In the span of two weeks a few months ago, I was sexually harassed twice on the subway. The first time, an older, white-bearded Haredi [ultra-Orthodox] man drove his thumb straight into my right butt cheek. The second time, a secular-looking fellow with a mop of brown curls and a computer bag over his trench-coated shoulder flashed me, gently tossing his penis from hand to hand a few feet from me while I waited for the train.
Both these experiences were upsetting and degrading. But I found myself more upset by the Haredi man groping me than I was by the religiously-not-identifiable schlub who decided that I absolutely must see his member. And since then, I’ve been wondering: Why do I care so much more about the Haredi guy?
Was it the fact that the first experience involved physical contact, while the second was only a visual assault? That said, both the old man copping a very emphatic and unwanted feel and the middle-aged man deciding I absolutely needed to see his member registered as such profound violations that I would be hard-pressed to call one worse than the other.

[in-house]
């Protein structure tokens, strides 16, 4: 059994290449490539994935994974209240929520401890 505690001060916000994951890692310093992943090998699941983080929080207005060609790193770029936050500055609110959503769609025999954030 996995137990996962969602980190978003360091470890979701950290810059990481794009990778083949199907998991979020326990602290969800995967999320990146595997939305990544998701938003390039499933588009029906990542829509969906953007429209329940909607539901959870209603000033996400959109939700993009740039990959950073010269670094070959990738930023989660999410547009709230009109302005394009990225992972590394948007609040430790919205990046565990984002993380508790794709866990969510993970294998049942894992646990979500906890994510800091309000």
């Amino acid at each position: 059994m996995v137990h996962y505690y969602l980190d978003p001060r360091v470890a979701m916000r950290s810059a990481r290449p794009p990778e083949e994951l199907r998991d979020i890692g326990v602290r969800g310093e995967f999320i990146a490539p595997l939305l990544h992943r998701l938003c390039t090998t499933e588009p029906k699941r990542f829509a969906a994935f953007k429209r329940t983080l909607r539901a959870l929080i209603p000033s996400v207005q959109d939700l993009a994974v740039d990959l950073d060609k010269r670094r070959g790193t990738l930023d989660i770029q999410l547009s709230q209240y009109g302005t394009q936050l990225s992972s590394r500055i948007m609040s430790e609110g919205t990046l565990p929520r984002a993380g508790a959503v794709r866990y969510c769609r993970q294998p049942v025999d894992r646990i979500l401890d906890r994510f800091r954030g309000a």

Was it because one guy was a Jew while the other one wasn’t, at least, not as far as I know? That explanation definitely doesn’t do it for me. I’ve never been comfortable holding Jews to a higher level of moral accountability than I do others just because we happen to be co-religionists. For me, a person who did a bad thing is just that: a person who did a bad thing. Whether he’s Jewish or not is beside the point.